Construction activity continues to fall

Construction activity continues to fall

Construction activity declined again in October

Another fall in new orders contributed to a sharp fall in Irish construction activity in October, while business sentiment in the sector was the lowest in nearly two years

The latest Ulster Bank Construction Purchasing Managers index posted 42.6 last month, up from 41.9 in September.

Any figure over 50 signals growth in a sector, while a figure under 50 signals contraction.

Ulster Bank said that although the rate of contraction in activity slowed to the weakest in five months it was still marked.

Companies highlighted a lack of confidence within the sector, it added.

The index monitors housing, commercial and civil engineering activity. All three sub-sectors reported reduced activity again last month, with civil engineering seeing the biggest decline. The slowest decrease in activity was on commercial projects, although Ulster Bank noted that the race of decline accelerated.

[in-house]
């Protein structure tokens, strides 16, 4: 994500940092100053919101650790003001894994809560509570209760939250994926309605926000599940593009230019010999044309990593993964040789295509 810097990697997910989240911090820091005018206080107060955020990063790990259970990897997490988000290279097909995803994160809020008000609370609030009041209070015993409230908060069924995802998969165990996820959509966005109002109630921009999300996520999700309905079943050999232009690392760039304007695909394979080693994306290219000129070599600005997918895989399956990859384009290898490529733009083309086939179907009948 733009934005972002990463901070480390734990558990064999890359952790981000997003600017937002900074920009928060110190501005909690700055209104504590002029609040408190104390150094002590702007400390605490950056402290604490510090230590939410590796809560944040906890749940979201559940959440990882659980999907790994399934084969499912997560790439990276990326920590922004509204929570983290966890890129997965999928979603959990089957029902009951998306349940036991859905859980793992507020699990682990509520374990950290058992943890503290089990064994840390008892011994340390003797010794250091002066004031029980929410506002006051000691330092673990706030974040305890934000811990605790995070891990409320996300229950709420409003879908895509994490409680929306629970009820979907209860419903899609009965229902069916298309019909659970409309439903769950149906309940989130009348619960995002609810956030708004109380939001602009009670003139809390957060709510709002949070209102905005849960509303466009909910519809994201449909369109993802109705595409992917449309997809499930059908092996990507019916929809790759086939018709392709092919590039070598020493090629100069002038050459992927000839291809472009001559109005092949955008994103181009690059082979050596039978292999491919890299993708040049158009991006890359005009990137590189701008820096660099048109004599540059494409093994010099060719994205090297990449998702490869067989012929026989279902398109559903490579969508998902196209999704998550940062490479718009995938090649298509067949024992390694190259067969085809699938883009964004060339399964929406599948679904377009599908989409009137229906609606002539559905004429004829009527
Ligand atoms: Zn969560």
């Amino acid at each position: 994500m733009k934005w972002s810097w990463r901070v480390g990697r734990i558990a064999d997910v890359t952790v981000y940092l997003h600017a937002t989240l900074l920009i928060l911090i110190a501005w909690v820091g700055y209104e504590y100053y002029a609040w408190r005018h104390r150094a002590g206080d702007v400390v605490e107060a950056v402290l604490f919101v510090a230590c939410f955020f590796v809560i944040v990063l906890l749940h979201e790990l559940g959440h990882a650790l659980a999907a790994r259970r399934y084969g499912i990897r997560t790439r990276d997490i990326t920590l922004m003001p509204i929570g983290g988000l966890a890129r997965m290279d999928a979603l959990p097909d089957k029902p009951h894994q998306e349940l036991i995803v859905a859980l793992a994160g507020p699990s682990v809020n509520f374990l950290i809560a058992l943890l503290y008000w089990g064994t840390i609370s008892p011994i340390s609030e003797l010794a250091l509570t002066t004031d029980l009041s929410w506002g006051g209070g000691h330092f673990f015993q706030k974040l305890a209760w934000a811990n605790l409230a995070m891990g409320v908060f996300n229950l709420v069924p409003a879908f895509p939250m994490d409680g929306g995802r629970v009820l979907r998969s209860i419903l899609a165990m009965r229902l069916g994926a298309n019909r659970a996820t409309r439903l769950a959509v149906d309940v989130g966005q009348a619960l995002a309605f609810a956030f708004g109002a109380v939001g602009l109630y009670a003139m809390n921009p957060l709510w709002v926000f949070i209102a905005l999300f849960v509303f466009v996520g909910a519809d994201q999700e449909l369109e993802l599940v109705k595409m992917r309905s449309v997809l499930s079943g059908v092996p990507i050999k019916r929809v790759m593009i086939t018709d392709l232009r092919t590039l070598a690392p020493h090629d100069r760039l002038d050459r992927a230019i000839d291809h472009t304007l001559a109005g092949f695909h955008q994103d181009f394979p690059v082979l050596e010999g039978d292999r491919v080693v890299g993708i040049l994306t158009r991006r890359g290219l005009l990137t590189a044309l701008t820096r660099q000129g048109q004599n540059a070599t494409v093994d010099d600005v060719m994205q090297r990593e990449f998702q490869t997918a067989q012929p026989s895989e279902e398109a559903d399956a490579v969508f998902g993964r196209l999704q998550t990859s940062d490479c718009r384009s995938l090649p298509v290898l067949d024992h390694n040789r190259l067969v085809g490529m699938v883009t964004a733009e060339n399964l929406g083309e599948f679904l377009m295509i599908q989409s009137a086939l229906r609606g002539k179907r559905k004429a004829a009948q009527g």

The pace of reduction in housing activity slowed over the month, Ulster Bank added.

Today’s index reveals that new business declined for the tenth month in a row in October due to strong competitive pressures. As workloads declined, construction firms lowered their staffing levels again last month. Almost one in five companies cut jobs in October.

Construction firms also reduced their input buying last month. Purchasing activity has now fallen in each of the past 26 months. Meanwhile, input prices rose for the third month in a row due to higher energy and fuel costs.

Builders’ level of optimism for the 12 month outlook fell to the lowest level since November 2010 with a number of respondents predicting that demand would continue to fall over the coming year.

”The latest survey results confirm that widespread weakness remains a feature of the Irish construction landscape, with large scale declines still evident across housing, commercial and, especially, civil engineering sub sectors,” commented Ulster Bank’s chief economist Simon Barry.

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